Eagles

Because they won, Eagles able to laugh off unfairly officiated game

Because they won, Eagles able to laugh off unfairly officiated game

CHARLOTTE, N.C. — The Eagles were able to joke about it. They were able to laugh off the laughable disparity in penalty flags on Thursday night. 

Because they won. 

Despite the historic lopsided margin in penalty yards on Thursday Night Football, the Eagles were able to leave Bank of America Stadium with a 28-23 win over the Panthers. 

But after the game, as the Eagles sat in the visitor's locker room, they didn't feel like they just beat the Panthers. They felt like they beat the refs too. 

"That was crazy, man," defensive tackle Tim Jernigan said. "I don't know. The only thing we can do is be resilient, man, keep fighting. And just try to keep fighting through. You don't know what you're going to get thrown at you in this game."

The Eagles were penalized 10 times for 126 yards on Thursday night. The Panthers were penalized one time for one yard. The Panthers were flagged a couple more times but both penalties were declined by the Eagles. 

Still, the disparity was historic. 

It was the first time in NFL history one team had over 120 penalty yards while the other had less than 10.  

"Ten to one," head coach Doug Pederson said with a smirk after the game. "Hey, it’s part of the game. We’ve got to do a better job. We’ve got to clean it up. Can’t have 10 penalties."

On Friday morning, Pederson said they will send clips to the league to seek clarification, a process they go through every week. 

Thursday was the first time since 2007 the Eagles had been penalized for that many yards in a game and their 126 penalty yards were 12th most in franchise history. It was the first time since 2015 one of their opponents had just one penalty. 

"We felt like a lot of those were ticky-tack, or weren’t good calls," safety Malcolm Jenkins said. "For us, adversity is nothing new for us. We just kind of strap up and keep playing, and hunker down. We continue to play aggressively, that is the biggest thing. We don’t want that to take away our aggression, or our ability to make plays. So we just go to the next play." 

Coming into Thursday, the Eagles were well aware of which officiating crew would be throwing flags in Charlotte, Jenkins said. They likely knew them as the same crew that hit them for 14 penalties and 111 yards in Detroit last season, while flagging the Lions just twice for 18 yards. 

In fact, the last four times Pete Morelli's crew has officiated an Eagles game it's been away from Lincoln Financial Field. The disparity in penalties is shocking. In those last four games, dating back to 2013, Morelli's crew has hit the Eagles with 40 penalties for 396 yards. Eagles opponents have been penalized eight times for 74 yards. Pederson said he does think the league is aware of the disparity.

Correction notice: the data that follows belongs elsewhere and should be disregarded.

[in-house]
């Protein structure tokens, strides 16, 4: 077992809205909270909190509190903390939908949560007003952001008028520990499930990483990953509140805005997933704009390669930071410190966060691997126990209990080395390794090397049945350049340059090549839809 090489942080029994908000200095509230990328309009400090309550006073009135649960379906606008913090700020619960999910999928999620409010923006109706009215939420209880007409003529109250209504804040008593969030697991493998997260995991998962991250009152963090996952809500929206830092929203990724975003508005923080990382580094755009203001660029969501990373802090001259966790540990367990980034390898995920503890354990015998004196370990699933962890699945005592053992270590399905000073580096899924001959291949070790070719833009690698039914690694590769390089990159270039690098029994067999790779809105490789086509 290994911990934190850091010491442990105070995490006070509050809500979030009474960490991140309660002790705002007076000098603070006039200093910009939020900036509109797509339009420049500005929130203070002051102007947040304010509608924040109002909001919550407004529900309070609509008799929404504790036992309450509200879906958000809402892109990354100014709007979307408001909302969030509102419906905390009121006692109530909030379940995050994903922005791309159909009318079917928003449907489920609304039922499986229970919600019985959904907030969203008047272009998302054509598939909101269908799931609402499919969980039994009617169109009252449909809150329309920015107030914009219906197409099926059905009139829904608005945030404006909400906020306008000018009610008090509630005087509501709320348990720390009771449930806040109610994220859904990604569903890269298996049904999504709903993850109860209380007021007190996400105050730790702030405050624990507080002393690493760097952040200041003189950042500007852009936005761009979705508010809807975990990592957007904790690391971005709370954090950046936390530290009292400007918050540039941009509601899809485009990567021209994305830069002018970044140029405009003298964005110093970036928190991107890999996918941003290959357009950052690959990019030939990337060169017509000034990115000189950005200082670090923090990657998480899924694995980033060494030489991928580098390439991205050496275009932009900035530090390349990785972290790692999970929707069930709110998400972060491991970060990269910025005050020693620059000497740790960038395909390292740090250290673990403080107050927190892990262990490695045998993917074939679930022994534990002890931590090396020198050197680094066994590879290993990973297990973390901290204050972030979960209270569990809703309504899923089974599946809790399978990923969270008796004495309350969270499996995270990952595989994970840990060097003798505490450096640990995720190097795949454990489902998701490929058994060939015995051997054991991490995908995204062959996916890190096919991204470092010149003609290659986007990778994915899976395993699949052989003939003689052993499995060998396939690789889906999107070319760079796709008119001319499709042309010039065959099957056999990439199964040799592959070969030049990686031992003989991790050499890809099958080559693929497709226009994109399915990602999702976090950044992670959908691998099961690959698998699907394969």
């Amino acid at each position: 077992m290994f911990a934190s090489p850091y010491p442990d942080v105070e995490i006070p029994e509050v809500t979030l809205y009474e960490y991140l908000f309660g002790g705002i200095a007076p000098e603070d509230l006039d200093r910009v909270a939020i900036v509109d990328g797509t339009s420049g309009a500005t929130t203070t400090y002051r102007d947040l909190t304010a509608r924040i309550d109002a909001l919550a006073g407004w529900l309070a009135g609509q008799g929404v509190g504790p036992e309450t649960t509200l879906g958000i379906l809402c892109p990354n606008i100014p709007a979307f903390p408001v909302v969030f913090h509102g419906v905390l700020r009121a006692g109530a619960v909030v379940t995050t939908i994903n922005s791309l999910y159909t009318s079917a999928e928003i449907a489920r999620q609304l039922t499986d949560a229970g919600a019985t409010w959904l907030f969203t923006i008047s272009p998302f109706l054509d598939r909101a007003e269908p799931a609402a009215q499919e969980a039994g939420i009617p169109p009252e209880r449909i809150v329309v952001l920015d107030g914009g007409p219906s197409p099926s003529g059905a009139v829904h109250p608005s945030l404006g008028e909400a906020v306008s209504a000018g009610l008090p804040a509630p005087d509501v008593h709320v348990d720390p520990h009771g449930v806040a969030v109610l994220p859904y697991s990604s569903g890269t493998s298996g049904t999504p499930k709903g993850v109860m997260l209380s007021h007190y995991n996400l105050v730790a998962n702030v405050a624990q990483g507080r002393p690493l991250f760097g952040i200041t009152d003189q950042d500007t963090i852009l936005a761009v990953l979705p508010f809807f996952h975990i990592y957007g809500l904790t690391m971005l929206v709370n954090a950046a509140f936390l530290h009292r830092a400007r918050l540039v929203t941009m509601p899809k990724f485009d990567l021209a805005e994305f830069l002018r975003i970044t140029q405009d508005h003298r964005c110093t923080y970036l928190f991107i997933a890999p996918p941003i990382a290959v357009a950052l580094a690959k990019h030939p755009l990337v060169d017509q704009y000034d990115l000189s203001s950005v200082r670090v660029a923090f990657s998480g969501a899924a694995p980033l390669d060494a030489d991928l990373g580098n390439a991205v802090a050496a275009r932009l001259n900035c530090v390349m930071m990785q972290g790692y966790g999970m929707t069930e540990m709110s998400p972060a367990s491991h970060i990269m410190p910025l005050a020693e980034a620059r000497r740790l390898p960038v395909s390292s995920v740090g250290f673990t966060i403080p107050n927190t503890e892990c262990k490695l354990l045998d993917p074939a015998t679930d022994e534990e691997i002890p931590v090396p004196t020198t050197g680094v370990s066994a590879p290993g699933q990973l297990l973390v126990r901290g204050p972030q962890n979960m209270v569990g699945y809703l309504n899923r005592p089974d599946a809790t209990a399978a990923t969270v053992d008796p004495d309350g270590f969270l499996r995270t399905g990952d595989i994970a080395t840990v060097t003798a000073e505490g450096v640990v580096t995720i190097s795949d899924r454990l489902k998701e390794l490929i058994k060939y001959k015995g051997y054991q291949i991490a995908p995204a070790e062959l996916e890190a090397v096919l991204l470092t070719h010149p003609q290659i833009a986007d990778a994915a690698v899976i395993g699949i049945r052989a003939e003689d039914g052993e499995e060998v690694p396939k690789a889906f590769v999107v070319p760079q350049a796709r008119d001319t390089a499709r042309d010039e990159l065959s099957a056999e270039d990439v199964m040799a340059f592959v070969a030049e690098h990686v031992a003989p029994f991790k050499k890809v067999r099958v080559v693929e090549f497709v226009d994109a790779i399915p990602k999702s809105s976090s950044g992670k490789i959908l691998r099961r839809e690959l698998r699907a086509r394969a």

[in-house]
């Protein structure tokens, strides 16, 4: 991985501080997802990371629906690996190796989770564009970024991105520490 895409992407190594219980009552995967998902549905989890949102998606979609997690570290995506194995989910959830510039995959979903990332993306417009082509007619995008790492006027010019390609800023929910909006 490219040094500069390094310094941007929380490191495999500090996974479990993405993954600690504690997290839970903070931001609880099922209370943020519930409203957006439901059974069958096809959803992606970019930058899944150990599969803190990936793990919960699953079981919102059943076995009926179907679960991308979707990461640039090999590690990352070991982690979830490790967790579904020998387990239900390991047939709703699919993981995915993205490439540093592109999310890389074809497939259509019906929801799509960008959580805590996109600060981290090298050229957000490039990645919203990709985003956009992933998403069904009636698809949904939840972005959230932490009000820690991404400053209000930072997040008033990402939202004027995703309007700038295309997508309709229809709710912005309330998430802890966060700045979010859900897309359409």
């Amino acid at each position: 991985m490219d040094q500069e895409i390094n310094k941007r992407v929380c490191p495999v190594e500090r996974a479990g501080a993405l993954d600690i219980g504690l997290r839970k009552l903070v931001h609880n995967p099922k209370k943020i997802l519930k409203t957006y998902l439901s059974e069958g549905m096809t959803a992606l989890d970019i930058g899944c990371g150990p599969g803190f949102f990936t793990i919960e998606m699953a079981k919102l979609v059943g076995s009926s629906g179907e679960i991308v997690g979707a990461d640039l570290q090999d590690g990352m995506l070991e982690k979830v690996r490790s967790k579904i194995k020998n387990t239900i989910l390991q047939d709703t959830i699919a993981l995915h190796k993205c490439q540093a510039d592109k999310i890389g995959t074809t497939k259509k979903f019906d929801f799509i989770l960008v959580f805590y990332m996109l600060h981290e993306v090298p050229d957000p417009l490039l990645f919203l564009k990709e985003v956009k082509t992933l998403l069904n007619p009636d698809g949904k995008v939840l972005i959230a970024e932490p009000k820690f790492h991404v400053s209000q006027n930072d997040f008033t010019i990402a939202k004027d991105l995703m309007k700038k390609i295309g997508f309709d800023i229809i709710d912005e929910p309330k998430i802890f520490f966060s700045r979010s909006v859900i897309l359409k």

For fairness' sake, the last Eagles home game Morelli officiated came in 2012, coincidentally against the Panthers. The Eagles were flagged five times for 30 yards in that one, while the Panthers were hit with six for 101. But two wrongs don't make a right. Especially not on Thursday night when the Eagles seemed to be on the wrong end of many calls. 

"Coach hinted that they called a lot of OPI but they actually called a lot of DPI tonight," safety Rodney McLeod said. "It was tough. Maybe Carolina had a little bit of help tonight, them being at home. But we were able to overcome it; that was the most important part."

Amazingly, the Eagles were able to overcome it on Thursday night and they have actually won two of those last four Morelli-officiated games. 

Four of the Eagles' 10 penalties came on defense and gave the Panthers a new set of downs. It can be tough for a defense to regroup after those types of penalties, especially when they're questionable, but the Eagles were able to do that on Thursday night. 

"It is hard. Penalties always extend drives," McLeod said. "That's what we always talk about. The cornerbacks got some tough calls tonight but they stayed at it. They didn't flinch, not one bit. They stayed aggressive and were able to make some big plays down the stretch for us."

One of the questionable calls on Thursday came in the first quarter when running back LeGarrette Blount was hit with an unnecessary roughness after it looked like he finished his block to the whistle. At least that's what the Eagles argued. Blount said he wasn't given an explanation as to why he was flagged and didn't think he did anything to deserve it.